While testing the out the AWD systems in their 'Sweden's 20 best selling SUV' feature, they found out that Honda's CR-V is more front-wheel biased than anything else. Apparently, the magazine did a similar test with the AWD CR-V in 2013 and it fared badly back then. All the CR-V did was to spin it front wheels while the rear wheels kept still. The system even overheated. Honda was quick to act and rectified the problem by reprogramming the system in all its CR-Vs since then.
However, it seems that the problem is back again for 2014 CR-Vs as you can see in the video. To proof their point, they even used a Ford Kuga AWD to demonstrate how a proper AWD system should behave in a low traction situation.
Check out Honda Sweden's official reply below. Let us know what you think!
The Honda AWD system uses a compact, lightweight and fuel-efficient rear differential. The design requires a certain torque limitation for the device to be able to work effectively in real conditions, but at the same time, it must not exceed the total capacity of the AWD drive.
In real conditions, regardless of the surface, there is a certain amount of friction always available for both front and rear wheels. The AWD system benefits therefore torque between front and rear wheels in order to achieve optimal driving force.
In the roll test non-existent grip is simulated in the front and maximum grip at the rear.
If all the available torque required to move the vehicle forward would be transferred to the rear differential then the limit for the torque of the unit would be exceeded.
If the vehicle continues to run in this state (the front wheels spinning and the rear wheels standing still) the system senses the high speed variation and that the differential clutch slips and reduces the available torque to the rear wheels to prevent overheating. That is why the vehicle moves backward in the video.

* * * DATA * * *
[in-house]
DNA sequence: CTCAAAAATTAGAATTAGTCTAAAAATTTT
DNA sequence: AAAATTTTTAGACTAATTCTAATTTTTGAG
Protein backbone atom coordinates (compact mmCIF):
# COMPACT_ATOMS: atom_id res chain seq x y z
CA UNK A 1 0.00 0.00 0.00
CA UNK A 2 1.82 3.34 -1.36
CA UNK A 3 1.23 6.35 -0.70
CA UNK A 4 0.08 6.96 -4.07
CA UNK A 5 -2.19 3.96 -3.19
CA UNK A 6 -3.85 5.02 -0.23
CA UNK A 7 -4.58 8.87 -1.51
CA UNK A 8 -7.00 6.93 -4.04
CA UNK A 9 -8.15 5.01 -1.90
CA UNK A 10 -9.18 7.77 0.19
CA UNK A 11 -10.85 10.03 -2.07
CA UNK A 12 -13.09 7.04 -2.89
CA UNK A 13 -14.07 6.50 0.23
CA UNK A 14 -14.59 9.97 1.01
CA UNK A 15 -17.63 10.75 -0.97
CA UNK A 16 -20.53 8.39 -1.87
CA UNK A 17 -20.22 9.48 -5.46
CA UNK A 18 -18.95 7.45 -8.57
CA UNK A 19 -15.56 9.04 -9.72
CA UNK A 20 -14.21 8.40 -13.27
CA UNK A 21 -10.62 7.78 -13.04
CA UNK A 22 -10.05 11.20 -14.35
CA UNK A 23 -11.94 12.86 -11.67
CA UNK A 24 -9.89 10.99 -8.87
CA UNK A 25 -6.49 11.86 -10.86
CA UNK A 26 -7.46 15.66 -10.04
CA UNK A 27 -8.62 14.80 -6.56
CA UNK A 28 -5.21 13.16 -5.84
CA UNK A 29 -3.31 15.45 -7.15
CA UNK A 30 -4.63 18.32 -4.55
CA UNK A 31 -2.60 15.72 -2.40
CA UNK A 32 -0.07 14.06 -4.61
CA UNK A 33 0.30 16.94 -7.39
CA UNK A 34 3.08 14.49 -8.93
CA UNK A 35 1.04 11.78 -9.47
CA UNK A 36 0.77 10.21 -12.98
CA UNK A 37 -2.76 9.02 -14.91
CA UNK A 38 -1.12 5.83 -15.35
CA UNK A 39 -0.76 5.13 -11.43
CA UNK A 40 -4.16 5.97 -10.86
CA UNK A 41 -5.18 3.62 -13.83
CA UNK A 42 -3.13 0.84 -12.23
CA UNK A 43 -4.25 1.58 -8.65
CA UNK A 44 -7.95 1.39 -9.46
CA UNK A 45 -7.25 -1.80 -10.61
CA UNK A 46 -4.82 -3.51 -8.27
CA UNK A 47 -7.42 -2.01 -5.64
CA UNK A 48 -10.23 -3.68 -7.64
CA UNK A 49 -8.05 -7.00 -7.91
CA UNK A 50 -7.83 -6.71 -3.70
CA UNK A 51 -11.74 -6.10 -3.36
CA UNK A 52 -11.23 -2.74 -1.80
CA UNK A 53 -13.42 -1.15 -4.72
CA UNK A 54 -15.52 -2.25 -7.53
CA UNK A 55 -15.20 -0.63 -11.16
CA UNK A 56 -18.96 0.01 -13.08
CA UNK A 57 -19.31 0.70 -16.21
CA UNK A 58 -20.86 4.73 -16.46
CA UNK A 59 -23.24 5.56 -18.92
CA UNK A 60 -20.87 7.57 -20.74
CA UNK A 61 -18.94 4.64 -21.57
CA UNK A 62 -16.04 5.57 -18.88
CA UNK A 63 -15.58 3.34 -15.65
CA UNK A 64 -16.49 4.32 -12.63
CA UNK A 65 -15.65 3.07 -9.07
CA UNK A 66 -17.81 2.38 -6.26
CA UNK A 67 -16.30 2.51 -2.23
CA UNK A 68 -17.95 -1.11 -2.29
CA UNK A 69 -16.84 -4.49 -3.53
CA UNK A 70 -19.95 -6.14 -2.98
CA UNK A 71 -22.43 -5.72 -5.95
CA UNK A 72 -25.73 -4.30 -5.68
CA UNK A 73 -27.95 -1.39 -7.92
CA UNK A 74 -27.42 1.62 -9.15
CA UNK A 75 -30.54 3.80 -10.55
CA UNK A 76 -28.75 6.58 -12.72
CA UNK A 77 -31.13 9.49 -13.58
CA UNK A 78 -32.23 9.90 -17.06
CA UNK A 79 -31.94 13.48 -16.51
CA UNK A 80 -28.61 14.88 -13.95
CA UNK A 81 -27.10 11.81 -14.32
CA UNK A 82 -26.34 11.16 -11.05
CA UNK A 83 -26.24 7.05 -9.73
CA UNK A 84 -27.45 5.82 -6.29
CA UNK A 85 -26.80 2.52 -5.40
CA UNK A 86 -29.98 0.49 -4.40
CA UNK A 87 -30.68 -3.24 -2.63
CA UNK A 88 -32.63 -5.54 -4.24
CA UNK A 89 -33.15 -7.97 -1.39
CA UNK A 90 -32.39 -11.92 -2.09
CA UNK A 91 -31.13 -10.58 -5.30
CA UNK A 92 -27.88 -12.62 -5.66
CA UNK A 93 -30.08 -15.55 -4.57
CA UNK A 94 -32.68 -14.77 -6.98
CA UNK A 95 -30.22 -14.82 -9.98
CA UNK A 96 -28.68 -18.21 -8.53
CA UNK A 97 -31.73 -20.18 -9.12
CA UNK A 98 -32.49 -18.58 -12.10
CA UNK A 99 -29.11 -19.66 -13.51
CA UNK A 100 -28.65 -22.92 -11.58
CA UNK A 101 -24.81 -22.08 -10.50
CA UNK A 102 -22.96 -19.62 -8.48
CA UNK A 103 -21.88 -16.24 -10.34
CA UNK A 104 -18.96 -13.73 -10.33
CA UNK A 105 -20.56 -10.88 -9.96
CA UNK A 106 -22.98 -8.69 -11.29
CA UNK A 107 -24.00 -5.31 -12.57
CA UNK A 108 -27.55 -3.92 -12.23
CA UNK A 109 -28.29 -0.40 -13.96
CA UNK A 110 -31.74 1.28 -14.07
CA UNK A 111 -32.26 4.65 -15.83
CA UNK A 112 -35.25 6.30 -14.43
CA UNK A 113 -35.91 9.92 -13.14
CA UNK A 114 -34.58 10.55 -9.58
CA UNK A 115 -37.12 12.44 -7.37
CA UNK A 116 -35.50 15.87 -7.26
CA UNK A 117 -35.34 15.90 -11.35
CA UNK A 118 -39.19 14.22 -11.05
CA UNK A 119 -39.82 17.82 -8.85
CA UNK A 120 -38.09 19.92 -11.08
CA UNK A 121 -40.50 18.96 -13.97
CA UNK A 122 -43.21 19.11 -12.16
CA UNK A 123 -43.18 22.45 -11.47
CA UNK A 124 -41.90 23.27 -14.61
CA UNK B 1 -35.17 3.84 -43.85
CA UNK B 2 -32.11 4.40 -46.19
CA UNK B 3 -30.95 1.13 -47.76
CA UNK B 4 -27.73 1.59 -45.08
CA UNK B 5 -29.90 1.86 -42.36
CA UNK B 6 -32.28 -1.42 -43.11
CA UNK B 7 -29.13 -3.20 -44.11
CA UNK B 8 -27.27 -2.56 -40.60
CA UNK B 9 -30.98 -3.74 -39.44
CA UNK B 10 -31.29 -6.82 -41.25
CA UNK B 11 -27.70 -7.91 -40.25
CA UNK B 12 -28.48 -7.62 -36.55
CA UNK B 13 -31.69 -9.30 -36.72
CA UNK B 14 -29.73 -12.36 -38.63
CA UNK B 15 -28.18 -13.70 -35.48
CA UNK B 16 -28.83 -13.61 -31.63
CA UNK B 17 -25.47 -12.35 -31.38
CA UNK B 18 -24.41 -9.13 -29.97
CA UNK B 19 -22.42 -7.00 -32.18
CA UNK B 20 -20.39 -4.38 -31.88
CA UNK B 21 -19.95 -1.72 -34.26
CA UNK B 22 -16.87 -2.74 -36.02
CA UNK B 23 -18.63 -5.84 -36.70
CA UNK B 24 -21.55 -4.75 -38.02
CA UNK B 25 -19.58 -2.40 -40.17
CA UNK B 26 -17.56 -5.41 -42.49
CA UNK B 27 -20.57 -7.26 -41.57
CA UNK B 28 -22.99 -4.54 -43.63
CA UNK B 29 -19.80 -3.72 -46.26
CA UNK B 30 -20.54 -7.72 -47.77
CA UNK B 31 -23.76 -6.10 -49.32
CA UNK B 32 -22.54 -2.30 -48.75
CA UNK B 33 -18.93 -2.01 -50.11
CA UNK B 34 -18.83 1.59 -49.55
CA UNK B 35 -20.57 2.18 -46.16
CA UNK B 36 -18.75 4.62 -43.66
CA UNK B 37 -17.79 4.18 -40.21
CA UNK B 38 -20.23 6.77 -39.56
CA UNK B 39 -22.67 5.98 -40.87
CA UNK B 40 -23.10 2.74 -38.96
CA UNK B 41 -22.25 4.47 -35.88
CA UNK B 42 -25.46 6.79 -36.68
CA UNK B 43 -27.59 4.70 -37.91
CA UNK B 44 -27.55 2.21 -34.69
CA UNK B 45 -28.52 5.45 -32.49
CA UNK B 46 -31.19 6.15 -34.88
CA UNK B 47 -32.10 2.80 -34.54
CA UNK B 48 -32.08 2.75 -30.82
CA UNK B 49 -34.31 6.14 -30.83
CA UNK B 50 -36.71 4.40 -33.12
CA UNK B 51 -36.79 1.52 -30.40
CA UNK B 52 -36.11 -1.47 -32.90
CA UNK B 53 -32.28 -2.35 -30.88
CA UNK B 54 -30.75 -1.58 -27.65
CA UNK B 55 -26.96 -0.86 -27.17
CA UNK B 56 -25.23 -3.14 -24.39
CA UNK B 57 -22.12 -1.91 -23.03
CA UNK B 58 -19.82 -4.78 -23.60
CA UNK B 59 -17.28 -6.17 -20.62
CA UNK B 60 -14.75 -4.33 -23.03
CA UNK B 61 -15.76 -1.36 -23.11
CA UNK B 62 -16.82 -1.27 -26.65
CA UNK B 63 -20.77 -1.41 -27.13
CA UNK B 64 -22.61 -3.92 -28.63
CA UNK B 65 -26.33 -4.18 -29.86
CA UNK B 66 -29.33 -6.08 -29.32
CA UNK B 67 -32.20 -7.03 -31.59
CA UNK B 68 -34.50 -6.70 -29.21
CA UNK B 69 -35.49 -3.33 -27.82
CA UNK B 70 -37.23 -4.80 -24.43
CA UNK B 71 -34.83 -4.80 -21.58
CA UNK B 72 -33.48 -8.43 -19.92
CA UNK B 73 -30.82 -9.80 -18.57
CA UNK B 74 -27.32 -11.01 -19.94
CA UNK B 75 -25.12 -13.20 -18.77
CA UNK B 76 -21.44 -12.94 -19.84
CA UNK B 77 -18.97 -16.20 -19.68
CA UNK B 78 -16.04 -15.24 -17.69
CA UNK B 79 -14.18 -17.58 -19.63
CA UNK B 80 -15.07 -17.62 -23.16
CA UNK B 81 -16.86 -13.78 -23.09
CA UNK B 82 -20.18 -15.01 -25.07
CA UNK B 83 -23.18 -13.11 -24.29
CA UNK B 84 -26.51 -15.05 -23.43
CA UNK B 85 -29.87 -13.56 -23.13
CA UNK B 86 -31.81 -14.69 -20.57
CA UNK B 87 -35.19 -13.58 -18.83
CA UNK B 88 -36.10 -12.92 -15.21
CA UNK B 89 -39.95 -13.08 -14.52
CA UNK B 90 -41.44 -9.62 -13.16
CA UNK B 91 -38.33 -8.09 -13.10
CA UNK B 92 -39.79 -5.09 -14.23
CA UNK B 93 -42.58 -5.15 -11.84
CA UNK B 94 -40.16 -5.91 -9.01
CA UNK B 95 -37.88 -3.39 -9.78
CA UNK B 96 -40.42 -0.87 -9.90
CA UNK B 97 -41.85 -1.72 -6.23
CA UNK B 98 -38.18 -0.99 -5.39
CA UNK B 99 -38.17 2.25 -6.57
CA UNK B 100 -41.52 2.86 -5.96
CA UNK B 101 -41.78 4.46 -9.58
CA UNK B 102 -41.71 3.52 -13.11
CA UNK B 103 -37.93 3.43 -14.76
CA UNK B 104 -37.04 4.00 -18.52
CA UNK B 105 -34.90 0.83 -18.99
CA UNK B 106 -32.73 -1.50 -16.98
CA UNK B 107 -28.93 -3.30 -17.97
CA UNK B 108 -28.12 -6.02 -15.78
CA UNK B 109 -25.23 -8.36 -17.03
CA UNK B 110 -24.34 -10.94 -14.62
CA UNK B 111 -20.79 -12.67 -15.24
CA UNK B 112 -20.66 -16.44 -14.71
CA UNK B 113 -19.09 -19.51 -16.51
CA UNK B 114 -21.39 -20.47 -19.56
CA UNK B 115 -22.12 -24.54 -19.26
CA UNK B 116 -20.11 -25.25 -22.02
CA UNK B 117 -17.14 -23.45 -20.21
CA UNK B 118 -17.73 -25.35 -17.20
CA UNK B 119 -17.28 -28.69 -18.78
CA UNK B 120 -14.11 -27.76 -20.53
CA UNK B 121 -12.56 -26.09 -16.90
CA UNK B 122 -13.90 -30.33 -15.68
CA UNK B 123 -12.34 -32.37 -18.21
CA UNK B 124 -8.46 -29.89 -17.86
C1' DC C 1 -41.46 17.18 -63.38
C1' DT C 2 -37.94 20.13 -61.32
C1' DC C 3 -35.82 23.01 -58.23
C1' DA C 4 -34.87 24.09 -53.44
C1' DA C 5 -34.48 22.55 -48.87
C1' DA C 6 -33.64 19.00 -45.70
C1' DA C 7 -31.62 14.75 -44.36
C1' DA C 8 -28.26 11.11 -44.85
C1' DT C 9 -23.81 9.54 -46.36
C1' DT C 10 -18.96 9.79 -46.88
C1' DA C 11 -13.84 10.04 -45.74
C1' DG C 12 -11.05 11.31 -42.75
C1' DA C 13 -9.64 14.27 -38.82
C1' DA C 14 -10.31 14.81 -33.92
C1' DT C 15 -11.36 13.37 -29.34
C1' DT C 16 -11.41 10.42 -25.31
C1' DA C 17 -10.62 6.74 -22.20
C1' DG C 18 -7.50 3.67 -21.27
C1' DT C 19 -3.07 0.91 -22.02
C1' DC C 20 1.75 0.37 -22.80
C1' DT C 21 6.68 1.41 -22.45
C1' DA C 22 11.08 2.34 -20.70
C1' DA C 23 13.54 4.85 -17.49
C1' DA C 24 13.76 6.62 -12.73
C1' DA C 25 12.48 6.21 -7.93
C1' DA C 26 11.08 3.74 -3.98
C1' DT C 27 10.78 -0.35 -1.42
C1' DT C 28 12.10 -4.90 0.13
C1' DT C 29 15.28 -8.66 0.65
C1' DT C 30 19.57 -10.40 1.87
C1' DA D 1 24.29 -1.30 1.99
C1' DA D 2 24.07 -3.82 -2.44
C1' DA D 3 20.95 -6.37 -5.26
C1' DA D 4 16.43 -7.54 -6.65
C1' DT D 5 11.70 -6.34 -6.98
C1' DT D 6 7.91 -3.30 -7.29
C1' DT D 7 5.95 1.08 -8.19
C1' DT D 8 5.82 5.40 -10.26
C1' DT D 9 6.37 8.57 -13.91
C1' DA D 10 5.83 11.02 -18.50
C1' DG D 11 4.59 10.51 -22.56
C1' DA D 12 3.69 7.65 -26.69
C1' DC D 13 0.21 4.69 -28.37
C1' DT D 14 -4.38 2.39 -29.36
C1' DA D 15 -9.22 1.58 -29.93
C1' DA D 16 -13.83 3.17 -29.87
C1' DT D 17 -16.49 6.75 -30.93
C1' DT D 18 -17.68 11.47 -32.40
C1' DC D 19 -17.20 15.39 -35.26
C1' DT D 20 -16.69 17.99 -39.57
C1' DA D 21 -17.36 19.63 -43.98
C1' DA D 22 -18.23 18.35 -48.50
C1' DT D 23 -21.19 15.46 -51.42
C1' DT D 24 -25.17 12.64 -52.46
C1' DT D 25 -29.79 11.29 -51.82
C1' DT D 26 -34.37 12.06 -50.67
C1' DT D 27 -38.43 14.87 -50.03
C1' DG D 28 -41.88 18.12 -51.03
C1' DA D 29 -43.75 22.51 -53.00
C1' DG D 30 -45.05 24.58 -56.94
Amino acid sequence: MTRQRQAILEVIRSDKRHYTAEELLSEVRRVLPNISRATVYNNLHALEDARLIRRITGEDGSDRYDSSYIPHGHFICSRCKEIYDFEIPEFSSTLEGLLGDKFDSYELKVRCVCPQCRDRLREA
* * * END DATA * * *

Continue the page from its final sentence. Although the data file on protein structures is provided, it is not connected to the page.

In real conditions a scenario like the roll test with such a high difference in grip between the front and the rear wheels is highly unlikely.
In other words Honda does not see that the roll test fairly highlights CR-V’s AWD performance. Teknikens Värld has done a winter test where CR-V was tested on icy roads, as well as steep paths such as a ski slope.
Honda believes that these tests in real environments should be enough to show that the CR-V is a great winter car and would like to stress that there are no known customer complaints on the CR-V’s traction from the Swedish market or in other markets with similar conditions.
On Teknikens Värld’s question whether the update is made, we can with measuring instruments upon request show that for both customers and media.
Since it is important for Honda that customers feel safe and have confidence in ourselves we did an update of the software of all CR-Vs for the Swedish market.
CR-V customers were able to get the software, free of charge, updated at our dealers from April 15 and in production from July 8 in 2013.
Honda CR-V is a global car and has sold over 5 million copies. It is the world’s best-selling SUV* and the sales in Europe is growing steadily, 6 percent in comparison with last year. The CR-V therefore has many satisfied customers around the world.
Maria Johansson, head of communications
* First quarter 2014